Considered as perhaps one of the holiest cities in the whole world, Makkah or Mecca, is located in the historic Hejaz region of Saudi Arabia (Crone 231). With a population of nearly two million (1,700,000 to be exact), this region is deeply revered by Muslims because it contains the Grand Mosque of Mecca. From an etymological perspective, the word mecca means a location that is considered as the center of interest or a goal which religious adherents aspire for (Lapidus 43). This is synonymous with the religious devotion that is associated with the area.
One of the major events that occur in this area is the annual pilgrimage to Makkah which happens during the season of the Hajj. This is very important for every Muslim since it is covered under the Five Pillars of Islam (Lapidus 43). Given this relevance, every able bodied Muslim who has the means to must visit Mecca at least once in their lifetime. This is a very strict rule (Lapidus 43). During this time, nobody else is allowed to enter the holy city especially people belonging to other faiths.
Historically, the Mecca has always been considered as one of the most important cities in the Arabian Peninsula (Crone 231). Since the 6th century, it has always been the wealthiest of all the settlements in the area (Crone 231). Due to the abundant water supply that it got from the Zamzam Well, Mecca soon grew in prosperity and became the site of the Kaaba, the holiest site in all of Islam (Crone 231). Given this ideal location, it comes as no surprise then that this soon became one of the holiest areas in the world.
The sacred mosque or the Al-Masjid al-Haram is the largest mosque in the entire world. Its location in the city of Mecca is only appropriate given the fact that it surrounds what is the holiest place in the entire Islam, the Kaaba (Lapidus 43). Also known as Haram or Haram Sharif, the mosque is capable of accommodating over four million (4,000,000) people during the great pilgrimage or the Hajj (Lapidus 43). It covers a floor area of approximately three hundred and fifty-six thousand eight hundred (356,800) square meters.
The Kaaba, is a large cubical shaped building that is currently surrounded by the Masjid al-Haram, which is the largest mosque in the world. According to Islamic lore, the Kaaba was formerly the site where Abraham (Ibrahim) erected the Bait-ul-Allah (House of Allah) at the site of the well (Lapidus 43). This was in turn supposedly created by Adam. Currently, the Kaaba is the site for most of the religious practices of the Muslims. During the Hajj, the Kaaba is the center of the ritual circumambulation that is practiced by Muslims. It is also used during the Umrah or the lesser pilgrimage (Lapidus 43). This is also the same direction that Muslims pray towards during prayer.
The Well of Zamzam is located about twenty (20) meters away from the Kaaba (Hawting 47). It was said that this was the site where the wife of the Prophet Ibrahim found water for her infant son (Hawting 44). According to legend, the well was dug up by angel Jibril (Gabriel) who caused the spring to appear. The name Zamzam comes from the phrase Zomë Zomë which literally means “stop flowing” in relation to the command that Hajar tried to issue to stop the spring water from flowing (Hawting 51). This was also the site where tribes would frequent during their pilgrimage in order to settle disputes and settle debts as well as for other religious reasons (Hawting 47).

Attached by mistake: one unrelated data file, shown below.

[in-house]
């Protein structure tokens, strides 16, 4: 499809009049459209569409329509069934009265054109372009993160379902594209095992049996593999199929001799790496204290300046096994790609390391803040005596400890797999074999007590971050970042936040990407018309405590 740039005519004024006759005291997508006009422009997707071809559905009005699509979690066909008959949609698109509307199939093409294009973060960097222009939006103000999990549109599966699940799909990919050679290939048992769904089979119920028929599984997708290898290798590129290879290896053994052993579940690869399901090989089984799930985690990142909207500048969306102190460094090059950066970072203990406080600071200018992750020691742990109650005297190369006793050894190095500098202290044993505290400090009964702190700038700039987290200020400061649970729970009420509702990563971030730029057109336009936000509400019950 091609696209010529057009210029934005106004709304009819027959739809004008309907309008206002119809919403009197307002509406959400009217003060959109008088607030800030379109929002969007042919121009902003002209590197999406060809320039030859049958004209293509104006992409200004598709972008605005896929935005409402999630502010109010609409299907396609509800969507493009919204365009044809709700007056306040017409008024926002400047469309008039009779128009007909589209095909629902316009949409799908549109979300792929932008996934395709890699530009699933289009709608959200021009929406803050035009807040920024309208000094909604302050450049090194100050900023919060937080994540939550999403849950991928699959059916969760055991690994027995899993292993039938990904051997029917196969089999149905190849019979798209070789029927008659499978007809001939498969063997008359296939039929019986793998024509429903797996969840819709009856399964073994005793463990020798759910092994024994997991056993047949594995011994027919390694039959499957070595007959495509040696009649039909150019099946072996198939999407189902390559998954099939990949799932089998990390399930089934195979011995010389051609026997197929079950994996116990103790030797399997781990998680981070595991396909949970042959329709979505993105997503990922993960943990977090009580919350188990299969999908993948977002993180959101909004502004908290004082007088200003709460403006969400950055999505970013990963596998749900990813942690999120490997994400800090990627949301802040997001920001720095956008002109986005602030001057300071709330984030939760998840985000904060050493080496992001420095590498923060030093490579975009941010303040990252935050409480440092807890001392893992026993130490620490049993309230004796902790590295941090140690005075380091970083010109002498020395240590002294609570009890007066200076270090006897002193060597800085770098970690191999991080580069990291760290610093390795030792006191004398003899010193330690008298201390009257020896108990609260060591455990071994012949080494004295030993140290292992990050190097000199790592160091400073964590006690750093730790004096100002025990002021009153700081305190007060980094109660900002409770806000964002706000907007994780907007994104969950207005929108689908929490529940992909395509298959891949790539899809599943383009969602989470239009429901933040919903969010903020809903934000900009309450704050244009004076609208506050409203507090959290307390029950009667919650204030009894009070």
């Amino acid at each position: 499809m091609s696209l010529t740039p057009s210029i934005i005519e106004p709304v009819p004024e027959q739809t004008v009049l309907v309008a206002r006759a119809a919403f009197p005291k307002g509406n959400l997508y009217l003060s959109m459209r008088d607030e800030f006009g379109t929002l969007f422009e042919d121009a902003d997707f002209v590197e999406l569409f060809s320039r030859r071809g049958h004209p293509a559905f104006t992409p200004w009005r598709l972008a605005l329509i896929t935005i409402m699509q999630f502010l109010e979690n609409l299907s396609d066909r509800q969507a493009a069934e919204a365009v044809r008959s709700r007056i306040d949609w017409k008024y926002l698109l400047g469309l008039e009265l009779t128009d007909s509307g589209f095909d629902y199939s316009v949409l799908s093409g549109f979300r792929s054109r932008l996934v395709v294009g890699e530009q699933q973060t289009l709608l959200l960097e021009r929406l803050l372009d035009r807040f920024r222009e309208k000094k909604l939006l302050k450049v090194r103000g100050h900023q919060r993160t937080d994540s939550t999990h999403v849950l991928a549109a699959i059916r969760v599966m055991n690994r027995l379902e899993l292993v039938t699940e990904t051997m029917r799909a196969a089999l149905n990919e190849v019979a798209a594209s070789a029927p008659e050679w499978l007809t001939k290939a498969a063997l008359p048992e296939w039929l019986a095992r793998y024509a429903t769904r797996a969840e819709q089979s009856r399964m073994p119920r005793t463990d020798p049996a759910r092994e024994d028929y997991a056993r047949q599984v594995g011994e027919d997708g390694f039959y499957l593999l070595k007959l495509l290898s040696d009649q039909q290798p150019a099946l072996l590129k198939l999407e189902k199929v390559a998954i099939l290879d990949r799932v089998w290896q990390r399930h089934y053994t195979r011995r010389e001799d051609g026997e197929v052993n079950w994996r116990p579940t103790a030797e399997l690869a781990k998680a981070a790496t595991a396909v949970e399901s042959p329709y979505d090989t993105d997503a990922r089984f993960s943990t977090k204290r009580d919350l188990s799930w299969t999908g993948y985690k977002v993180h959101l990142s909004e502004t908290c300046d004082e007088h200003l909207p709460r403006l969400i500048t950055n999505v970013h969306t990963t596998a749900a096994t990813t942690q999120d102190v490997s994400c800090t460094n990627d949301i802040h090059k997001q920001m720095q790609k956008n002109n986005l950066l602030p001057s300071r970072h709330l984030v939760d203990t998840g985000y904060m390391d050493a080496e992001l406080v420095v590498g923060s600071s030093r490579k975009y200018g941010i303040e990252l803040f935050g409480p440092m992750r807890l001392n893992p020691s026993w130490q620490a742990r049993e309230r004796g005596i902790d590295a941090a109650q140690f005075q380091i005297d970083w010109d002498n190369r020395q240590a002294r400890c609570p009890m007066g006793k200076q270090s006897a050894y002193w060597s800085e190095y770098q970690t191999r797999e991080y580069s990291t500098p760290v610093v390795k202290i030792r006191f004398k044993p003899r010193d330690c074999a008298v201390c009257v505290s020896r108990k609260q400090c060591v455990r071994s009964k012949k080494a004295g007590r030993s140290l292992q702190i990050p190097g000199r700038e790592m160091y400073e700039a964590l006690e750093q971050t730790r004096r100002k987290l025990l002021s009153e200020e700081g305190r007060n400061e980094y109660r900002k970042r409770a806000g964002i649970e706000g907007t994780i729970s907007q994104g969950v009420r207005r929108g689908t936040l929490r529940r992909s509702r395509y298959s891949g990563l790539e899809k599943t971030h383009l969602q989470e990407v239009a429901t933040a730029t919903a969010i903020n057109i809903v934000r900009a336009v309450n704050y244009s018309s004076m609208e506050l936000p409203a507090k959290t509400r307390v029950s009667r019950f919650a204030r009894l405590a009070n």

Aside from the historical considerations, the religious ties that are connected to the holiest place in Islam, the Kaaba, make it the center of any Muslims faith. The fact that the five pillars also require Muslims to visit this place makes it equally important for every Muslim to endeavor to visit this place at least once in their entire lifetime. This is the reason why millions of Muslims make this pilgrimage every year.
Crone, Patricia (1987). Meccan Trade and the Rise of Islam. Princeton University Press.
Hawting, G. R. (1980). “The Disappearance and Rediscovery of Zamzam and the ‘Well of the Ka’ba'”. ‘Bulletin of the School of Oriental and African Studies, University of London 43 (1): 44-54.
Lapidus, Ira M. (1988). A History of Islamic Societies. Cambridge University Press. ISBN 0 521 22552 5.
Mecca IPA: /ˈmɛkə/ or Makkah IPA: [ˈmækə] (in full: Makkah Al-Mukarramah IPA: [(Arabic) mækːæ(t) ælmʊkarˑamæ]; Arabic: مكّة المكرمة) is an Islamic holy city in Saudi Arabia’s Makkah Province, in the historic Hejaz region. It has a population of 1,700,000 (2008 census). The city is located 73 kilometres (45 miles) inland from Jeddah, in a narrow valley, 277 metres (910 ft) above sea level. It is located 80 kilometres (50 miles) from the Red Sea. Historically, the city has also been called Becca.
The city is revered by Muslims for containing the holiest site of Islam, the Grand Mosque of Mecca. A pilgrimage to Mecca during the season of the Hajj is one of the Five Pillars of Islam, a sacred duty that is required of all able-bodied Muslims who can afford to go, at least once in their lifetime. People of other faiths are forbidden from entering the city.
The English word mecca (uncapitalized), meaning “A place that is regarded as the center of an activity or interest” or “A goal to which adherents of a religious faith or practice fervently aspire.”  is borrowed from Mecca